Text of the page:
From climate change and trembling spells to a trembling government, German Chancellor Angela Merkel faces many challenges as she returns to office post-vacation.
Chancellor Angela Merkel sat down on Wednesday as she welcomed Lithuanian President Gitanas Nauseda in Berlin to the tune of military bands playing national anthems outside the chancellery.
This was the third time she has chosen to sit for such a state reception following the three trembling episodes that occurred during public appearances in June and July. The instances, which made international headlines, raised rumors about the state of her health. She addressed those concerns directly on Tuesday during her first post-holiday appearance at a reader forum hosted by the Ostsee-Zeitung newspaper in the northeastern coastal town of Stralsund.
While answering questions from the roughly 200 audience members, German magazine Der Spiegel quoted her as saying, "I do understand that people have these questions, and that some of them worry. That's why I have a duty to assess whether I can fulfill my tasks well, or whether something is affecting me so much that I perhaps can't."
Merkel has already said she would not contest another general election, and there were signs this week that the notoriously reserved chancellor was beginning to open up emotionally in the final leg of her tenure. "I have always managed to find a space where I can be sad without having to tell the entire public about it," she said. Without such spaces, she added, it would be "very difficult to always be happy in public."
Breaking up the coalition?
There are plenty of signs that the tail end of the Merkel era could be among the most challenging. While the next general election is scheduled for 2021, political circumstances could yet bring it about earlier.
The Social Democratic Party (SPD), junior partners in her coalition government, is still struggling in the latest opinion polls, scoring between 12% and 14%. It is also in the process of choosing a new leader after the resignation of Andrea Nahles in June, following the party's abysmal result in the European elections.
The choice could prove fateful, since a more left-leaning SPD chief could theoretically drag the party out of the coalition in order to fight a new election, possibly betting on a future alliance with the increasingly popular Greens and the socialist Left party.
Merkel was a little prickly when this possibility was brought up at Tuesday's reader forum, saying that she hadn't heard any suggestion of an impending breakup from the SPD ministers in her cabinet, the SPD Vice Chancellor and Finance Minister Olaf Scholz, or the Social Democrats' three interim party leaders.
There were, she added, more important things to discuss anyway: "Every day we discuss the question: What would happen if? We have to discuss the question: What should we do now?"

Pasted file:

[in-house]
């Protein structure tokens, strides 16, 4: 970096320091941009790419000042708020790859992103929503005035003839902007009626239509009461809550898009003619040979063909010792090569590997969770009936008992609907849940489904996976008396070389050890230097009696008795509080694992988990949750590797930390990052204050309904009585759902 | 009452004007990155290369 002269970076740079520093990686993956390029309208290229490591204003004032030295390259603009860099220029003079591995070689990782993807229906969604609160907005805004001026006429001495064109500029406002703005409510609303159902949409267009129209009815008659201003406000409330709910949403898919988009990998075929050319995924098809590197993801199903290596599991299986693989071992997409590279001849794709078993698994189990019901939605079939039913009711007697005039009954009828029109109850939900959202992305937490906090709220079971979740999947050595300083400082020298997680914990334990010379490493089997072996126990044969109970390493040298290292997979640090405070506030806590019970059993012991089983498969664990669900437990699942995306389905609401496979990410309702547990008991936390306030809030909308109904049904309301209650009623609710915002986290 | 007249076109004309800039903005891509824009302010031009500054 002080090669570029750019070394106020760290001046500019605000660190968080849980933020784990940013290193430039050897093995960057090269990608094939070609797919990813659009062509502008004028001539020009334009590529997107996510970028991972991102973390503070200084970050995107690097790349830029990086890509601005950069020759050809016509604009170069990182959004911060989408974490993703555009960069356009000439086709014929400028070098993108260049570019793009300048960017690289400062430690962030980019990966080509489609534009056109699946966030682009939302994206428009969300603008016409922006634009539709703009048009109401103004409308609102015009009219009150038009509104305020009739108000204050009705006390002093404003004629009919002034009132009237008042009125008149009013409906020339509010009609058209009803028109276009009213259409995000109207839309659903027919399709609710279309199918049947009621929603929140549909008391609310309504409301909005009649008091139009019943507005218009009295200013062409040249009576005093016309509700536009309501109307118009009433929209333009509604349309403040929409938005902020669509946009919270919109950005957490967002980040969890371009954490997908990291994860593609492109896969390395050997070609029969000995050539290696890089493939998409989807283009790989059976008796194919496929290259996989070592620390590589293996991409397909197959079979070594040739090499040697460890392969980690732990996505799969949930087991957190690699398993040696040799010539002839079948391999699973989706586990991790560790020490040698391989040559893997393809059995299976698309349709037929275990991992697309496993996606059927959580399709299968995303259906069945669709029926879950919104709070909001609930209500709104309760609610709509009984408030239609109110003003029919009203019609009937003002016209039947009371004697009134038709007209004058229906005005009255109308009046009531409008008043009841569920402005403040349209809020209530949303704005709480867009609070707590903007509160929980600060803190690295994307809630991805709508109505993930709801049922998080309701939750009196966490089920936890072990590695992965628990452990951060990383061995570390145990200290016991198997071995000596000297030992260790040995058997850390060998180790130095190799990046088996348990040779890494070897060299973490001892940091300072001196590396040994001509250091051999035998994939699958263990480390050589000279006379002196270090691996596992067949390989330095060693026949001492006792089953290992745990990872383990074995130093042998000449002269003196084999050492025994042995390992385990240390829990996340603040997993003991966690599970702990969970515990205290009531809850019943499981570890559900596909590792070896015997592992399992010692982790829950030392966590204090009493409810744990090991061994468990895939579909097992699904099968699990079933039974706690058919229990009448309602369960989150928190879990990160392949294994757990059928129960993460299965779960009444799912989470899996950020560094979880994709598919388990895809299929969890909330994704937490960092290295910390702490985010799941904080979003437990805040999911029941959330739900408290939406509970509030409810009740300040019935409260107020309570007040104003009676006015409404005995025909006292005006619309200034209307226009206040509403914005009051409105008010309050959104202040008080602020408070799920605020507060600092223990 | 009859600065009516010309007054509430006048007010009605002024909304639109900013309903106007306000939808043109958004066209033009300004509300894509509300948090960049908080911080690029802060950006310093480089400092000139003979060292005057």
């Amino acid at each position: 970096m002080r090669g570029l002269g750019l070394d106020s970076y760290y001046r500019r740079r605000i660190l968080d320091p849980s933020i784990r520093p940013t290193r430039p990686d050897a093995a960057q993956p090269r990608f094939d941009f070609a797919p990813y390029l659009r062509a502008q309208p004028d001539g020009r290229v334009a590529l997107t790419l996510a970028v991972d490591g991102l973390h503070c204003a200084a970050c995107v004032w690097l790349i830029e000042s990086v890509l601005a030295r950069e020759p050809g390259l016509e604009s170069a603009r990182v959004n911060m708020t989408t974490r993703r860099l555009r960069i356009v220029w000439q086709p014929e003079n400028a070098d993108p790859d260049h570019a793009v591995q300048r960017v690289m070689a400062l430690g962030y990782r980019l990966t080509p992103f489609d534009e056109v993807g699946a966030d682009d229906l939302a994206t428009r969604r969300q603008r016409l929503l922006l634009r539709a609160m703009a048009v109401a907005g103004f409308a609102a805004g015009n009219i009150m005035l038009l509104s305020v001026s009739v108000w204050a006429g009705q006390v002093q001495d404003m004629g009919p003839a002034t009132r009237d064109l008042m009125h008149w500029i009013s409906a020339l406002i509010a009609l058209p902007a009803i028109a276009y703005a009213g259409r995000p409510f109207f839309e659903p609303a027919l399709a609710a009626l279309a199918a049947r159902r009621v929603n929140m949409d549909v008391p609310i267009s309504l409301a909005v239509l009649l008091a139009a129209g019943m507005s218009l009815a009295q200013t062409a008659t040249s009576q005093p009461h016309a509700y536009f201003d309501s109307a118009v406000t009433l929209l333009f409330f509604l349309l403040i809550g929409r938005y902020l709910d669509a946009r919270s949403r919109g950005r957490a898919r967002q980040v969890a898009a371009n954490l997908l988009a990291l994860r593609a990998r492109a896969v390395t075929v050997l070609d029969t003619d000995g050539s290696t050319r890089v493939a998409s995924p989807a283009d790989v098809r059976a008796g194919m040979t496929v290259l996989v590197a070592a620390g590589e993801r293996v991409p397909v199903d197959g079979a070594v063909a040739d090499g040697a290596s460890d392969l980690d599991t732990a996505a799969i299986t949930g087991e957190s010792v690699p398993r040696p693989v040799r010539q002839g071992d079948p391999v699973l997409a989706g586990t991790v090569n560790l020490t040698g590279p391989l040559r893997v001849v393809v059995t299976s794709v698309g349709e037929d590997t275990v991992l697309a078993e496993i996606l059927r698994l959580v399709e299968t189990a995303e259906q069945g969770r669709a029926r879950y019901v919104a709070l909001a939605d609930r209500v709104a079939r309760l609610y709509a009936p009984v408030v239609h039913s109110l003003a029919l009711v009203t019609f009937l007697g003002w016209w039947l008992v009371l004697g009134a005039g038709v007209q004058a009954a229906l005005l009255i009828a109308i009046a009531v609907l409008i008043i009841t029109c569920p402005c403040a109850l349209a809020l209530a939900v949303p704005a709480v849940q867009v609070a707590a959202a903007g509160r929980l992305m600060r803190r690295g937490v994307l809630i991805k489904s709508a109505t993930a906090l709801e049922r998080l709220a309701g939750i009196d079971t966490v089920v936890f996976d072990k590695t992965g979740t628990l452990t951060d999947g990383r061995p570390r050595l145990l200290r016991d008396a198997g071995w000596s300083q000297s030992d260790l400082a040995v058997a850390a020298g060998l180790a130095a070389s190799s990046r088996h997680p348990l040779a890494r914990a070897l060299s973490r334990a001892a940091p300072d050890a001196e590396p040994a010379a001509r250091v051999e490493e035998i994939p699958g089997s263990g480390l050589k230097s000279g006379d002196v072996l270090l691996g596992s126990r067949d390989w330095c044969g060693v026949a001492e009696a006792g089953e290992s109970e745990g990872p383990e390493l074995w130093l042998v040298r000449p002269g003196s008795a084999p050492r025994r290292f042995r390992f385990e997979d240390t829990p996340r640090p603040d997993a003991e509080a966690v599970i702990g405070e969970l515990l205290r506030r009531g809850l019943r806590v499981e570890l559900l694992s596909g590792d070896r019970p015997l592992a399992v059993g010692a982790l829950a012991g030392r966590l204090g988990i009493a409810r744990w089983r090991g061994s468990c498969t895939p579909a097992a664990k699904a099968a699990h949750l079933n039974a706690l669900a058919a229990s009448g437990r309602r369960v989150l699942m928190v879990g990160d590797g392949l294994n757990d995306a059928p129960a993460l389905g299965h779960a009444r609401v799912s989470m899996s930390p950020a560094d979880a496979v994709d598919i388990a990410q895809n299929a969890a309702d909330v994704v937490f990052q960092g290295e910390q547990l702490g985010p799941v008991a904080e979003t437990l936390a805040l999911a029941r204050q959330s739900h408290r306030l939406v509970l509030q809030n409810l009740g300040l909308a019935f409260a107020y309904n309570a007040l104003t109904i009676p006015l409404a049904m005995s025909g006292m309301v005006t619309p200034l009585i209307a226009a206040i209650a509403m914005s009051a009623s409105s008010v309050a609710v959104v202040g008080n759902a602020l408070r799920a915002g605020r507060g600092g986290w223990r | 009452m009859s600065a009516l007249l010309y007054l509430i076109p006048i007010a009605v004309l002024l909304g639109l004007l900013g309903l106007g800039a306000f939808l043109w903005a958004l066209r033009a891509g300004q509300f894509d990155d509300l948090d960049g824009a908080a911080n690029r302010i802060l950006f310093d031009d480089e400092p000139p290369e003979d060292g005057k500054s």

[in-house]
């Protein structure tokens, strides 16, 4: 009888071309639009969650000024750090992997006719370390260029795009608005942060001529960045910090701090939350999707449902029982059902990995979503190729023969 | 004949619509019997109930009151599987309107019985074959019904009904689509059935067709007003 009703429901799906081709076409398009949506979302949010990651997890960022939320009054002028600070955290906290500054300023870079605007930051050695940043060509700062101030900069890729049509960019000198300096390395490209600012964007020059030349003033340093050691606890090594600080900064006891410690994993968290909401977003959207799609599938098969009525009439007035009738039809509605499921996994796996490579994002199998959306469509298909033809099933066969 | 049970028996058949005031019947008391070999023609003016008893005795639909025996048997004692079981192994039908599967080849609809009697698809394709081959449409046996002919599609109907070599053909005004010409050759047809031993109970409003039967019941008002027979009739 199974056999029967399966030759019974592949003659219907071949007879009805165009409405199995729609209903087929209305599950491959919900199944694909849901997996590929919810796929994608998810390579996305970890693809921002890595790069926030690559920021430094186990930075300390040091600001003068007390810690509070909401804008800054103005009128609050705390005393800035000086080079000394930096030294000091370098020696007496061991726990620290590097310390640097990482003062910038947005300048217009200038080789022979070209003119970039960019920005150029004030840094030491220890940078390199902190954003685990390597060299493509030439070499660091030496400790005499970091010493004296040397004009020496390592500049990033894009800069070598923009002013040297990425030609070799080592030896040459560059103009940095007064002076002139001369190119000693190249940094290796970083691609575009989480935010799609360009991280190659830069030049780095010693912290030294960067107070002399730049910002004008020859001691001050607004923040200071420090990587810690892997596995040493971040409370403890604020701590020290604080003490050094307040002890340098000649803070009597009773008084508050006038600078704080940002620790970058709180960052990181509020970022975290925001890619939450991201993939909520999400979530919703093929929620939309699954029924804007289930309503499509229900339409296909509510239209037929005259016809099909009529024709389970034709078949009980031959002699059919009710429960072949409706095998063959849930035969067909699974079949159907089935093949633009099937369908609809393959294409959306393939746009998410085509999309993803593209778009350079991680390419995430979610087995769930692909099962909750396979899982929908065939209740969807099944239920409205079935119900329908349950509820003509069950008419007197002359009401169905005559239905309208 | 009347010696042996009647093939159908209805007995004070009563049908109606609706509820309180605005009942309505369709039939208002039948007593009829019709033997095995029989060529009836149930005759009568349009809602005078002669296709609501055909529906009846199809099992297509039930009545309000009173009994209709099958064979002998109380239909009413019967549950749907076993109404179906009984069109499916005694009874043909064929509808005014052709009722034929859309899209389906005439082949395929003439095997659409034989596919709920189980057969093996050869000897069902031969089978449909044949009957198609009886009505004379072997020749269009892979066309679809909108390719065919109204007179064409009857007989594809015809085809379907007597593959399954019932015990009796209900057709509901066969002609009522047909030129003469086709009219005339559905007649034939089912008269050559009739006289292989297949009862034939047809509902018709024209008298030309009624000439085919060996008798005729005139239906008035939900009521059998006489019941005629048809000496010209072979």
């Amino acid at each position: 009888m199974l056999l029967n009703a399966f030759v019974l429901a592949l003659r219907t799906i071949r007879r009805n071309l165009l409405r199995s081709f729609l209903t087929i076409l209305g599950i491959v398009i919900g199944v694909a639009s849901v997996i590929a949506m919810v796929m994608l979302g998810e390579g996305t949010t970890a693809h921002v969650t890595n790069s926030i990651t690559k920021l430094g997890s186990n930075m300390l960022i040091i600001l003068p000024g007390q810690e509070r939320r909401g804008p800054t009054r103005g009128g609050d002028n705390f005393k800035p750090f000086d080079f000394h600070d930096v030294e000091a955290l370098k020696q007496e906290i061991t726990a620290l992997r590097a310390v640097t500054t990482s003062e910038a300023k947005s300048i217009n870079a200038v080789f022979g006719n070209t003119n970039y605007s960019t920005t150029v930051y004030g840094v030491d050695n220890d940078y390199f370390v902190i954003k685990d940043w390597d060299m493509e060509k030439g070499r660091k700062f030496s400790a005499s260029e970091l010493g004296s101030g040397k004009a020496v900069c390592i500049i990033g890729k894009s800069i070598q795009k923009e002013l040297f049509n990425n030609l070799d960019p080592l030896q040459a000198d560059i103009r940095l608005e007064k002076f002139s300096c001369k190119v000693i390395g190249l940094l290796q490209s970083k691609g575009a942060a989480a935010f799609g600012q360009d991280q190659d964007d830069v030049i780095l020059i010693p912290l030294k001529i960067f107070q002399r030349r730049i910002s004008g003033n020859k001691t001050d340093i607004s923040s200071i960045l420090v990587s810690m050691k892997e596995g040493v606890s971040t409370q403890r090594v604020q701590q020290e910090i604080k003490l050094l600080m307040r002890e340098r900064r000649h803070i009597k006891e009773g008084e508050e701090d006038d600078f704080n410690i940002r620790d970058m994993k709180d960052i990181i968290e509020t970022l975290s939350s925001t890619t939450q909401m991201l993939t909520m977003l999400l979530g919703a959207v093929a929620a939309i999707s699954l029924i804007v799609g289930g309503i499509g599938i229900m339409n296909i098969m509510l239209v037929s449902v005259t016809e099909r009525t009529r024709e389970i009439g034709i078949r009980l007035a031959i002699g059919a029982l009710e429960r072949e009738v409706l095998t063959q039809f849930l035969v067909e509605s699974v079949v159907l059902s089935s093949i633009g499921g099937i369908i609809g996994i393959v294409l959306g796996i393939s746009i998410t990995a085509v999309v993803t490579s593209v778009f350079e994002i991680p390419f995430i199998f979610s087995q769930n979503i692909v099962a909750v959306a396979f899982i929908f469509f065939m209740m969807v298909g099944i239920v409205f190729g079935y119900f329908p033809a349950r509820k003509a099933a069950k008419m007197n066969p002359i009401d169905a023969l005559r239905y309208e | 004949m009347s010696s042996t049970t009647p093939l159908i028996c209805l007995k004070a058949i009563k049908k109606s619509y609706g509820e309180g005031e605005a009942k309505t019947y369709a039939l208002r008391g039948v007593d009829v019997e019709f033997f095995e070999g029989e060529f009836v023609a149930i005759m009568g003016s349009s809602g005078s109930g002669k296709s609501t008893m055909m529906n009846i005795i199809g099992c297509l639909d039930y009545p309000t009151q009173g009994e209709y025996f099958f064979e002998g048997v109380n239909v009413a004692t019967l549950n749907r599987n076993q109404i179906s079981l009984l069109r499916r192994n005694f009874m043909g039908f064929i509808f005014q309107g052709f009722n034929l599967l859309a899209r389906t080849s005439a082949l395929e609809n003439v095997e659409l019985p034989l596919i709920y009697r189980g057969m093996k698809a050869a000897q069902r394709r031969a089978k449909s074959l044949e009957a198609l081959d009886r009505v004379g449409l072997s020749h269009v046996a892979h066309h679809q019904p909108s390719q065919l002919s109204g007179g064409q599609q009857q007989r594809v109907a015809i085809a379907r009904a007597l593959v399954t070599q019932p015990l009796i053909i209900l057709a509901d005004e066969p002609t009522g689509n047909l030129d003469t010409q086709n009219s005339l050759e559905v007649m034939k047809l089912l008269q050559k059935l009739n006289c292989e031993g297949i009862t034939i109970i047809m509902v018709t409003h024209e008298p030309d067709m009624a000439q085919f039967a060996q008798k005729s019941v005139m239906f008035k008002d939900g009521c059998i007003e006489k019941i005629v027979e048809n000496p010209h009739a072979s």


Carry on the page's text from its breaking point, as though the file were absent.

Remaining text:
But Merkel's conservative Christian Democratic Union (CDU) could have its own problems looming. Many in the CDU's ranks seem to have cold feet about her successor as party leader, Defense Minister Annegret Kramp-Karrenbauer, who, as things stand, would be the CDU's candidate for chancellor.
Those worries were likely not assuaged by a June Emnid survey of some 1,000 German voters from different parties that showed Kramp-Karrenbauer's rival, Friedrich Merz, who narrowly lost the run-off election to become CDU party leader, garnering nearly twice as much support as her as a potential candidate for chancellor.
Upcoming problems: Climate crisis and the 'black zero'
As far as immediate concerns go, Merkel has also been confronted by the Green party's growing popularity and the topic of climate change topping the political agenda.
In response to Green party leader Robert Habeck's suggestion earlier this week that the state should consider taking on some new debt to pay for major investments in climate-protection projects, Merkel (through her spokesman Steffen Seibert) insisted that the government could achieve all the necessary climate goals within its current budget. "That too is sustainability," Seibert said in Monday's regular press conference.
Balancing the state budget has become something of a fetish for the Finance Ministry under Merkel, regardless of which party has occupied the minister's seat. She and her current finance minister, Scholz, have been on the same page when it comes to maintaining Germany's precious fiscal "black zero."
"We can manage the necessary tasks without taking on more debt," he said on Monday.
But debt could conceivably become a point of contention if a future coalition were to involve the Greens and Merkel's CDU under either Kramp-Karrenbauer or Merz.
Nevertheless, Merkel's financial caution did not stop her from underlining to the Stralsrund audience that she had been "touched" by Greta Thunberg's Fridays for Future climate campaign.